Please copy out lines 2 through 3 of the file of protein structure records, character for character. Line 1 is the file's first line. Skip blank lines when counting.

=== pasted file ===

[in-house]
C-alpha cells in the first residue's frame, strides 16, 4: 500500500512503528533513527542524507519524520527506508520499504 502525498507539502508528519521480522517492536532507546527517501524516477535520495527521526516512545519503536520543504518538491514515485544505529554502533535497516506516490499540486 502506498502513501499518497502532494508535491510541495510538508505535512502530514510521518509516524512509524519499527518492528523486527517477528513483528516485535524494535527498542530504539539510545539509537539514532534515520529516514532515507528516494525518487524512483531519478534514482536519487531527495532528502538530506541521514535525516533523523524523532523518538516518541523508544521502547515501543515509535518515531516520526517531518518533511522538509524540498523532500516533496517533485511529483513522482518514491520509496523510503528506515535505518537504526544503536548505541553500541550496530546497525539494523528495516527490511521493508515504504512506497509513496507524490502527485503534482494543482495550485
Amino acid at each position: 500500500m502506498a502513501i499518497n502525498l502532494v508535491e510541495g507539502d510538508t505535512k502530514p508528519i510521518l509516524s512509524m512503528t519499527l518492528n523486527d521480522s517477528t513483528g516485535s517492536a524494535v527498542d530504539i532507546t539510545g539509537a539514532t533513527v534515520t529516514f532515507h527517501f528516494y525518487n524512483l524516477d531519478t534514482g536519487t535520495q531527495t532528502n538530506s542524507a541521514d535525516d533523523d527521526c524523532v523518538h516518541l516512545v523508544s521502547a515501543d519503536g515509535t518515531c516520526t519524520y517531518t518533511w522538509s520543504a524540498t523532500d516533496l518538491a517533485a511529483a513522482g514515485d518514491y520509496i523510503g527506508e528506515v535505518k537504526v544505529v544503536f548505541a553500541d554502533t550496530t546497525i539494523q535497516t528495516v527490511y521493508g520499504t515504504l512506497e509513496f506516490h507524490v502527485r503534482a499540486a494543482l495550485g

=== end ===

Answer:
C-alpha cells in the first residue's frame, strides 16, 4: 500500500512503528533513527542524507519524520527506508520499504 502525498507539502508528519521480522517492536532507546527517501524516477535520495527521526516512545519503536520543504518538491514515485544505529554502533535497516506516490499540486 502506498502513501499518497502532494508535491510541495510538508505535512502530514510521518509516524512509524519499527518492528523486527517477528513483528516485535524494535527498542530504539539510545539509537539514532534515520529516514532515507528516494525518487524512483531519478534514482536519487531527495532528502538530506541521514535525516533523523524523532523518538516518541523508544521502547515501543515509535518515531516520526517531518518533511522538509524540498523532500516533496517533485511529483513522482518514491520509496523510503528506515535505518537504526544503536548505541553500541550496530546497525539494523528495516527490511521493508515504504512506497509513496507524490502527485503534482494543482495550485
Amino acid at each position: 500500500m502506498a502513501i499518497n502525498l502532494v508535491e510541495g507539502d510538508t505535512k502530514p508528519i510521518l509516524s512509524m512503528t519499527l518492528n523486527d521480522s517477528t513483528g516485535s517492536a524494535v527498542d530504539i532507546t539510545g539509537a539514532t533513527v534515520t529516514f532515507h527517501f528516494y525518487n524512483l524516477d531519478t534514482g536519487t535520495q531527495t532528502n538530506s542524507a541521514d535525516d533523523d527521526c524523532v523518538h516518541l516512545v523508544s521502547a515501543d519503536g515509535t518515531c516520526t519524520y517531518t518533511w522538509s520543504a524540498t523532500d516533496l518538491a517533485a511529483a513522482g514515485d518514491y520509496i523510503g527506508e528506515v535505518k537504526v544505529v544503536f548505541a553500541d554502533t550496530t546497525i539494523q535497516t528495516v527490511y521493508g520499504t515504504l512506497e509513496f506516490h507524490v502527485r503534482a499540486a494543482l495550485g